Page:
USB command register 430 is utilized as a USB host controller interface for USB system software to indicate a command to be executed by USB host controller hardware. Manipulating or modifying the bits of USB command register 430 controls the USB host controller's ability to process the asynchronous 400 and periodic 402 schedules, and may by extension cause commands or transactions to be executed on the USB by USB host controller hardware. The bits of USB command register 430 are primarily control structures however and do not explicitly control command execution. In one embodiment of the present invention, USB command register includes an Asynchronous Schedule Enable bit which indicates whether or not asynchronous schedule 400 is to be processed or “executed” by a host controller and a Periodic Schedule Enable bit which indicates whether or not periodic schedule 402 is to be processed. In another embodiment of the present invention, USB command register 430 further includes an Interrupt on Async Advance Doorbell bit to indicate a removal of a work item from asynchronous schedule 400. The information communicated in this bit is a request for USB host controller hardware to indicate when (relative to USB system software setting the bit) all currently cached structures or references to structures have been purged from host controller hardware.
USB transceiver 506 acts as a serial data transmitter and receiver and provides a parallel data interface to SIE 508. USB transceiver 506 further provides bit stuffing, bit unstuffing, and bit stuff error detection for the USB system. Serial interface engine 508 acts as a serializer/deserializer and an interface between FIFOs 512, 514 and USB transceiver 506. For data transmitted from the host, SIE 508 converts protocol and data information from a host native format to a bit stream transmitted on the USB. For data being received into the host, the reverse operation is performed. In an alternative embodiment, transceiver 506 is primarily a physical interconnect translator, handling analog functionality such as edge rates, current drive, output impedance matching, etc. and SIE 508 is utilized to handle the serial to parallel and parallel to serial translation, bit stuff/unstuffing. The interface between the SIE 508 and transceiver 506 in such an embodiment may be a serial or parallel implementation. Input FIFO 514 provides intermediate storage for data being transmitted from a client software application specified-buffer on a host to a USB device endpoint. Similarly, output FIFO 512 provides intermediate storage for data being transmitted from a device endpoint to a client application buffer. Host bus interface 516 provides a high-speed bus-mastering interface between main system memory of a USB host and the input 514 and output 512 FIFO queues.
In one embodiment, USB host controller 500 includes a register space including configuration registers, capability registers, and operational registers. A configuration register is utilized to properly couple USB host controller 500 to a host bus 504. A capability register is utilized to specify the limits, restrictions, and capabilities of a host controller implementation. An operational register is used by USB system software to control and monitor the operational state of the host controller. In one embodiment, capability registers and operational registers reside within a memory-mapped portion of USB host main memory and USB registers 518 comprise configuration registers. In an alternative embodiment however, USB registers 518 comprise one or more configuration, capability, and/or operational registers.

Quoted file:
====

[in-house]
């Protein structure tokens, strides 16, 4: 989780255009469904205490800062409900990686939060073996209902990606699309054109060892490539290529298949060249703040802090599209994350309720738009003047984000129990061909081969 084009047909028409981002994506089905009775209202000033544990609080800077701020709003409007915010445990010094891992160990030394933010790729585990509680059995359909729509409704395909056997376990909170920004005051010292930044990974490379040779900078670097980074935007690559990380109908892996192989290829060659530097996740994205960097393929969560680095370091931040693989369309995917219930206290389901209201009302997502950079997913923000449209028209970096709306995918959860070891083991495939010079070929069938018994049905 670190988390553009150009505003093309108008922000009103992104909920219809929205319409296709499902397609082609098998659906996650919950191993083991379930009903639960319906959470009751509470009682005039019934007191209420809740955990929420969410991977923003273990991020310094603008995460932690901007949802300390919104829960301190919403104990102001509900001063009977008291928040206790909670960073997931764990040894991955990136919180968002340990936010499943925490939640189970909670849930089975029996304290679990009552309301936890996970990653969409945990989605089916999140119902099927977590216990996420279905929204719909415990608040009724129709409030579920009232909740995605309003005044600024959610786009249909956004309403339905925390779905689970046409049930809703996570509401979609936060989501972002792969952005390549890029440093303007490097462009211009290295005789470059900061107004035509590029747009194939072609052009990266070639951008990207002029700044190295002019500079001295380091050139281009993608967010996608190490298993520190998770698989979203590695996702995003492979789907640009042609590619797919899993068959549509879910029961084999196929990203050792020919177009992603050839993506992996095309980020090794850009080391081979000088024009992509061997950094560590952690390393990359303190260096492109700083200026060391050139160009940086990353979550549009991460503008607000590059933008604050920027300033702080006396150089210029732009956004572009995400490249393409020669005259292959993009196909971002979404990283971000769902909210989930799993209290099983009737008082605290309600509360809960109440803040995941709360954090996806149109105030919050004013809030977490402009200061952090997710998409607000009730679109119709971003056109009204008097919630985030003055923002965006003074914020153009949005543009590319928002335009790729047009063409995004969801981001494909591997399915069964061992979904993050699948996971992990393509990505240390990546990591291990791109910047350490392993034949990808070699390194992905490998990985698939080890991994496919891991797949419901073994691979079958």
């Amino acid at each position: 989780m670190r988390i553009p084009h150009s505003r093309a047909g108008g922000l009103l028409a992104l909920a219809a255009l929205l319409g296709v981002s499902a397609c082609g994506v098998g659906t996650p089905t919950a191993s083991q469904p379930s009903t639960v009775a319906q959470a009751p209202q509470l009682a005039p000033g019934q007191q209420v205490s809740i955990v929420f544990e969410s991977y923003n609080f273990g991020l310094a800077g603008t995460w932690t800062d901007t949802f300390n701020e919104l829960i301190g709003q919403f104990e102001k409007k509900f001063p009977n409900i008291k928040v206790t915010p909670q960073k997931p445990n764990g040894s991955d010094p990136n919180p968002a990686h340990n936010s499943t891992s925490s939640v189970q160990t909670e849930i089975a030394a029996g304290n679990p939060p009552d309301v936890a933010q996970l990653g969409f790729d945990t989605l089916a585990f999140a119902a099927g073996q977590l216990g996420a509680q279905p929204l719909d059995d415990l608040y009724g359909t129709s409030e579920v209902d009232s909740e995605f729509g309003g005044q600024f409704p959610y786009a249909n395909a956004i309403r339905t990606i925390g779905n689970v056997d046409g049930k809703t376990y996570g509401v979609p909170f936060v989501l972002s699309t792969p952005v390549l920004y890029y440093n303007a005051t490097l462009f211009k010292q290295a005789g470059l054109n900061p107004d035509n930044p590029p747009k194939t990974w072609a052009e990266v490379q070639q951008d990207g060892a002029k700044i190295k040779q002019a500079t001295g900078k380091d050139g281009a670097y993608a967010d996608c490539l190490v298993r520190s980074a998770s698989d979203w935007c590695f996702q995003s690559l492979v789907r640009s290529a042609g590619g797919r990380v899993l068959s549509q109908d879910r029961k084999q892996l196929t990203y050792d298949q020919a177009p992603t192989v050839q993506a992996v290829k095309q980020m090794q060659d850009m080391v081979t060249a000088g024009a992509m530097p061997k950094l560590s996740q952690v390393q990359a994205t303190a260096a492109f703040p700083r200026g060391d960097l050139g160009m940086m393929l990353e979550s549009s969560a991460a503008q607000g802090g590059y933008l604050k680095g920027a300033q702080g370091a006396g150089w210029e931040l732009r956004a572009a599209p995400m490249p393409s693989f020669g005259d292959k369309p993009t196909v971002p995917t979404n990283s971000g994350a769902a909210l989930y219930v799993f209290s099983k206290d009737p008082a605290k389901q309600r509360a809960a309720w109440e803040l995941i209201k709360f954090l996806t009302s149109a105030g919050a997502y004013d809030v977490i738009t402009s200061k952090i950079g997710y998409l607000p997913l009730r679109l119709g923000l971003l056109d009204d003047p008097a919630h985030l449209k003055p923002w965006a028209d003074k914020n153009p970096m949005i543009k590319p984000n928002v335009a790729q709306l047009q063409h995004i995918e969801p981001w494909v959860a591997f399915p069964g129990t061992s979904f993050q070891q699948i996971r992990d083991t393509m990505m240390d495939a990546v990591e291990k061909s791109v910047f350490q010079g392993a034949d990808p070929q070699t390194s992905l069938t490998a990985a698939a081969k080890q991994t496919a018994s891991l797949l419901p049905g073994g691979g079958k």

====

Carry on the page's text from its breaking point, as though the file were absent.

In the illustrated embodiment, USB host controller 500 further includes a microcontroller 510. Microcontroller 510 utilizes and manages the various other components of USB host controller 500 to process requests for data transmission to and from its attached USB host and serves as a protocol engine to support the protocol specified by the USB. Microcontroller 510 processes or traverses a schedule or “transaction list” in main memory by sequentially retrieving schedule work items and executing them to generate transactions on USB 502. In one embodiment, microcontroller 510 comprises a cache memory 520 to store copies of retrieved work items as it traverses and processes a schedule data structure.
If no interrupt is issued by host controller hardware, or if the Interrupt on Async Advance Interrupt is inactive, the illustrated process remains idle until the Interrupt on Async Advance interrupt is generated. In one embodiment of the present invention, the generation of the Interrupt on Asynch Advance interrupt serves as a coherency signal to notify USB system software that a removed work item may be reclaimed. In another embodiment, a status bit (the Interrupt on Asynch Advance bit within the USB status register) serves as the described coherency signal and USB system software simply polls the Interrupt on Asynch Advance bit to determine when it has been set and consequently when removed work items may be reclaimed. In this embodiment, operations related to the generation of the Interrupt on Asynch Advance interrupt (blocks 605, 608, 610) are not required. Once the coherency signal has been generated however, USB system software reclaims the previously removed work item(s) by freeing or reusing memory or other associated work item resources (block 612). In the illustrated embodiment, USB system software next clears the Interrupt on Async Advance bit within the USB status register to acknowledge the Interrupt on Async Advance interrupt (block 614) after which the process terminates (block 616). It should be appreciated that variations in the order or sequence of the illustrated process 600 may be made without departing from the spirit and scope of the present invention. For example, the Interrupt on Asynch Advance may be cleared (block 614) before unlinked work items are reclaimed (block 612) and the Interrupt on Async Advance Enable bit may be referenced (block 605) prior to allowing work items to be removed or unlinked from the Asynchronous schedule (block 604).